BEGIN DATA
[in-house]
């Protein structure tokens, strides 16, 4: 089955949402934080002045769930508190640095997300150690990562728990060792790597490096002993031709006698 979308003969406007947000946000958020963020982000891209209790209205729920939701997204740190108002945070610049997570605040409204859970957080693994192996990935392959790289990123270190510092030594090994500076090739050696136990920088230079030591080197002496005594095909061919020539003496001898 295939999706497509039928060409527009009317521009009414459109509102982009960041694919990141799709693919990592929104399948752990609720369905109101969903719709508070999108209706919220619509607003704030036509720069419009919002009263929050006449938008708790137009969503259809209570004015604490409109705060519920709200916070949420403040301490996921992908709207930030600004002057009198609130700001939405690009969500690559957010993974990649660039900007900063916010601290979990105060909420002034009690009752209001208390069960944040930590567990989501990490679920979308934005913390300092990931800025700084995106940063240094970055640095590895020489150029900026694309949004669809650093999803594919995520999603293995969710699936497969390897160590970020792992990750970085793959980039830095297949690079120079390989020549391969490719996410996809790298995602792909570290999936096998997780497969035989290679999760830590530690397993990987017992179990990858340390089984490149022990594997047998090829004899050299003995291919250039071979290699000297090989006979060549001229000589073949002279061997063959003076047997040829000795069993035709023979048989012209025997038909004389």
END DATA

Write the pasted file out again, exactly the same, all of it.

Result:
[in-house]
């Protein structure tokens, strides 16, 4: 089955949402934080002045769930508190640095997300150690990562728990060792790597490096002993031709006698 979308003969406007947000946000958020963020982000891209209790209205729920939701997204740190108002945070610049997570605040409204859970957080693994192996990935392959790289990123270190510092030594090994500076090739050696136990920088230079030591080197002496005594095909061919020539003496001898 295939999706497509039928060409527009009317521009009414459109509102982009960041694919990141799709693919990592929104399948752990609720369905109101969903719709508070999108209706919220619509607003704030036509720069419009919002009263929050006449938008708790137009969503259809209570004015604490409109705060519920709200916070949420403040301490996921992908709207930030600004002057009198609130700001939405690009969500690559957010993974990649660039900007900063916010601290979990105060909420002034009690009752209001208390069960944040930590567990989501990490679920979308934005913390300092990931800025700084995106940063240094970055640095590895020489150029900026694309949004669809650093999803594919995520999603293995969710699936497969390897160590970020792992990750970085793959980039830095297949690079120079390989020549391969490719996410996809790298995602792909570290999936096998997780497969035989290679999760830590530690397993990987017992179990990858340390089984490149022990594997047998090829004899050299003995291919250039071979290699000297090989006979060549001229000589073949002279061997063959003076047997040829000795069993035709023979048989012209025997038909004389």